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Nothing without a Grievance

P.D.G. Thomas: John Horne Tooke, 19 August 1999

Gentleman Radical: A Life of John Horne Tooke 1736-1812 
by Christina Bewley and David Bewley.
Tauris, 297 pp., £42, June 1998, 1 86064 344 2
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... John Horne Tooke enjoyed two distinct political careers, under two different names: as John Horne in the age of the American Revolution, and as John Horne Tooke in that of the French Revolution. In both identities he attracted notoriety or fame, according to the prejudices of commentators ...

Fiery Participles

D.A.N. Jones, 6 September 1984

Hazlitt: The Mind of a Critic 
by David Bromwich.
Oxford, 450 pp., £19.50, March 1984, 0 19 503343 4
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William Godwin: Philosopher, Novelist, Revolutionary 
by Peter Marshall.
Yale, 496 pp., £14.95, June 1984, 0 521 24386 6
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Burke, Paine, Godwin and the Revolution Controversy 
edited by Marilyn Butler.
Cambridge, 280 pp., £25, June 1984, 0 521 24386 6
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... one or two good anecdotes, to illustrate his points. There is the tale of Hazlitt’s fight with John Lamb, in the course of a dispute about Holbein and Vandyke. I will quote the version in Benjamin Haydon’s journal: ‘They both became so irritated, they upset the card-table, and seized each other by the throat. In the struggle that ensued, Hazlitt got a ...

May I come to your house to philosophise?

John Barrell: Godwin’s Letters, 8 September 2011

The Letters of William Godwin Vol. I: 1778-97 
by Pamela Clemit.
Oxford, 306 pp., £100, February 2011, 978 0 19 956261 9
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... darkest period of his mourning. The volume includes letters to Joseph Priestley, Thomas Lawrence, John Thelwall, Samuel Parr (‘the Whig Dr Johnson’), the great liberal advocate Thomas Erskine, R.B. Sheridan, Charles James Fox, the novelists and dramatists Elizabeth Inchbald, Thomas Holcroft, Amelia Alderson, Mary Hays and Charlotte Smith, as well as ...

The Reptile Oculist

John Barrell, 1 April 2004

... John Taylor, the journalist, newspaper editor and poet, was born in 1757. His grandfather, the legendary ‘Chevalier’ Taylor, had been oculist to George II, and afterwards, so his grandson assures us, to ‘every crowned head in Europe’. He was as famous for his womanising as for his knowledge of ophthalmology, but most famous, perhaps, for his habit of prefacing every operation he performed with a long speech in praise of his own skill, composed in what he claimed was ‘the true Ciceronian’, with each main verb cunningly held back to the end of the sentence ...

Great Palladium

James Epstein: Treason, 7 September 2000

Imagining the King’s Death: Figurative Treason, Fantasies of Regicide, 1793-96 
by John Barrell.
Oxford, 7377 pp., £70, March 2000, 0 19 811292 0
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... an elaborate theatrical spectacle, appealing to the emotions instead of reason. At the centre of John Barrell’s exhaustive study of treason in the mid-1790s is a brilliantly sustained argument about the struggle to fix the character of the word ‘imagination’. Unlike the battle then being fought over such important political terms as ...

Such a Husband

John Bayley, 4 September 1997

Selected Letters of George Meredith 
edited by Mohammad Shaheen.
Macmillan, 312 pp., £47.50, April 1997, 0 333 56349 2
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... her best to mend her father’s shaky finances, writing on his behalf to Byron’s old friend Sir John Hobhouse, and almost, if not quite, soliciting him for a handout. She was close to her father, probably much closer than she ever was to either of her husbands, or to the lover who succeeded them. Her marriage to Meredith went wrong almost from the start, as ...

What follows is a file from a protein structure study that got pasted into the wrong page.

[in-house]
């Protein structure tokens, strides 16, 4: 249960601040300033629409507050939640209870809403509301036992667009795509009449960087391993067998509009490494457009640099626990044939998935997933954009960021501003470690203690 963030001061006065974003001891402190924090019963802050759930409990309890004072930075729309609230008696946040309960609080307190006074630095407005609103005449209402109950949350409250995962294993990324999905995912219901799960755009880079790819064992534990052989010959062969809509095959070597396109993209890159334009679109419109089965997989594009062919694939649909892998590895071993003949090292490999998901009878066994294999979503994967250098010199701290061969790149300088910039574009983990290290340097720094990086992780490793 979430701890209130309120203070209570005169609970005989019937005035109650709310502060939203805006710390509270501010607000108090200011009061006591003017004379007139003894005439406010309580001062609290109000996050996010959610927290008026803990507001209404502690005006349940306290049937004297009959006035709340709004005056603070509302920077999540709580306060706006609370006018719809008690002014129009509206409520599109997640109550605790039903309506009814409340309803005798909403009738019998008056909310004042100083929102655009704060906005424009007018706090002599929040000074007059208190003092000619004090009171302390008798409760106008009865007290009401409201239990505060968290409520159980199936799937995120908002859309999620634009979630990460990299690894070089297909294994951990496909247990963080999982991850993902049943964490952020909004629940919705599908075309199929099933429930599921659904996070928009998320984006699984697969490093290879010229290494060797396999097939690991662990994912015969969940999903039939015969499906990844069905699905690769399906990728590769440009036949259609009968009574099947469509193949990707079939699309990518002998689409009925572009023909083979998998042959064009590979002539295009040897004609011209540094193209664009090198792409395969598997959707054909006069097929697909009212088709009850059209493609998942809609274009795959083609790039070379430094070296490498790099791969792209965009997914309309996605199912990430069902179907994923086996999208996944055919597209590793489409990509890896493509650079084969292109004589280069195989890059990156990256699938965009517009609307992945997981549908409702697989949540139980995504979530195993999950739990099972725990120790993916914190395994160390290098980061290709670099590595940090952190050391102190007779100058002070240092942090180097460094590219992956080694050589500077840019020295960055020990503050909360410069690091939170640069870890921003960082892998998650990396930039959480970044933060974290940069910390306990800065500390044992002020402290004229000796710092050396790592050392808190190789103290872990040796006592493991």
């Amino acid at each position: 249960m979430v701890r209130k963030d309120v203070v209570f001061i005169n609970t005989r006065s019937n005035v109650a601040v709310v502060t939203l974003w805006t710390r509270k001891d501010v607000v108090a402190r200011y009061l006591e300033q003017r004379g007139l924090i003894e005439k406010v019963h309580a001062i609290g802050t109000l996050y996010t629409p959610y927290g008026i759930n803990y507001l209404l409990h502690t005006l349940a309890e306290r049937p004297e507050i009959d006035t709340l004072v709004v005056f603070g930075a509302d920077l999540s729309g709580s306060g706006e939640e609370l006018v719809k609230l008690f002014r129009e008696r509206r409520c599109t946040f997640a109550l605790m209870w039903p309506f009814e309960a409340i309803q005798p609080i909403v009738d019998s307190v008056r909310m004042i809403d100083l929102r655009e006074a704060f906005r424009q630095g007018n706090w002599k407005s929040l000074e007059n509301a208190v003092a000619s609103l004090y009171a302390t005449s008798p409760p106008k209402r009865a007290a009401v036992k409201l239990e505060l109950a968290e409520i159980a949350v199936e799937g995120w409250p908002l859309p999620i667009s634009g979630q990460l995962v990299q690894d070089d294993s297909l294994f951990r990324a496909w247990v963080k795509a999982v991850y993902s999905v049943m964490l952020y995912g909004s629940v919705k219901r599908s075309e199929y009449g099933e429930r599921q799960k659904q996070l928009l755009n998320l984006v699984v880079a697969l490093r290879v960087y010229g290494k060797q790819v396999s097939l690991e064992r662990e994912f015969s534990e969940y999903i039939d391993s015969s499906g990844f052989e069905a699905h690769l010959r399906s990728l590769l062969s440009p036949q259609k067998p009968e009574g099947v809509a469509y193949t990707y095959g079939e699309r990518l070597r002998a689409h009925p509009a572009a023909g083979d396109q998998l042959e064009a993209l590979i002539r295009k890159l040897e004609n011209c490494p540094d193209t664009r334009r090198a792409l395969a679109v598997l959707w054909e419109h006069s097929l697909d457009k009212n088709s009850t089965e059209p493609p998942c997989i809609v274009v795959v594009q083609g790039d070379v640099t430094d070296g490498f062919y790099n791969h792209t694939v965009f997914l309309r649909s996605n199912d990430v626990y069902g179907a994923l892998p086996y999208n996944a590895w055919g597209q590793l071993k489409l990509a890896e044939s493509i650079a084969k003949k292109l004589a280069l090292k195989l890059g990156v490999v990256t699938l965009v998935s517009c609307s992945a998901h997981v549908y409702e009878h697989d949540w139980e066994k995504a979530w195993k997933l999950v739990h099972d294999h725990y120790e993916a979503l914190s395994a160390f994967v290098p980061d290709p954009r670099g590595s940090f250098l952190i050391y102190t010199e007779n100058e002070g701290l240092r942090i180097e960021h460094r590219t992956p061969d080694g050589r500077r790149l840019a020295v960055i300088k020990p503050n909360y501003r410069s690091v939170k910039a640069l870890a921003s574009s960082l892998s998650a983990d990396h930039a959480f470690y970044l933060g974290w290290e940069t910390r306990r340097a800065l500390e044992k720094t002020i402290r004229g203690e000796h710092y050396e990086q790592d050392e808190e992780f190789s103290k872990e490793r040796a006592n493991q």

Supermac’s Apprenticeship

Ian Gilmour, 24 November 1988

Macmillan 1894-1956 
by Alistair Horne.
Macmillan, 537 pp., £16.95, October 1988, 0 333 27691 4
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... biography would normally be expected to halt, if not reverse. In a graceful preface Alistair Horne says that he at first refused the invitation to be Macmillan’s biographer. Having never before attempted a biography, he was uneasy about his qualifications, though as an outstanding military historian with a rare gift for narrative and a fine eye for ...

Dreadful Sentiments

Tom Paulin, 3 April 1986

The Collected Letters of W.B. Yeats. Vol. I: 1865-1895 
edited by John Kelly and Eric Domville.
Oxford, 548 pp., £22.50, January 1986, 0 19 812679 4
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... will enable new writing, new politics, unblemished by Irishness, but securely Irish.’ Opening John Kelly and Eric Domville’s scrupulous and magnificent edition of Yeats’s letters, I readied myself to take a sling-shot at the great Cuchulain – the impulse dissolved in helpless love, chortles, delight. The old boy, I realised, has managed here his ...

‘I thirst for his blood’

Ruth Bernard Yeazell: Henry James, 25 November 1999

Henry James: A Life in Letters 
edited by Philip Horne.
Penguin, 668 pp., £25, June 1999, 0 7139 9126 7
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A Private Life of Henry James: Two Women and His Art 
by Lyndall Gordon.
Chatto, 500 pp., £20, October 1998, 0 7011 6166 3
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... Conrad’s Mirror of the Sea among them – nearly all the correspondence with writers that Philip Horne includes in his admirable new edition conforms to the pattern. Experienced recipients of such letters must have learned to watch for that ‘but’ and to steel themselves accordingly. Especially later in his career, James found it difficult to separate the ...

Bullshit and Beyond

Clive James, 18 February 1988

The Road to Botany Bay 
by Paul Carter.
Faber, 384 pp., £14.95, October 1987, 0 571 14551 5
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The Oxford History of Australia. Vol. IV: 1901-1942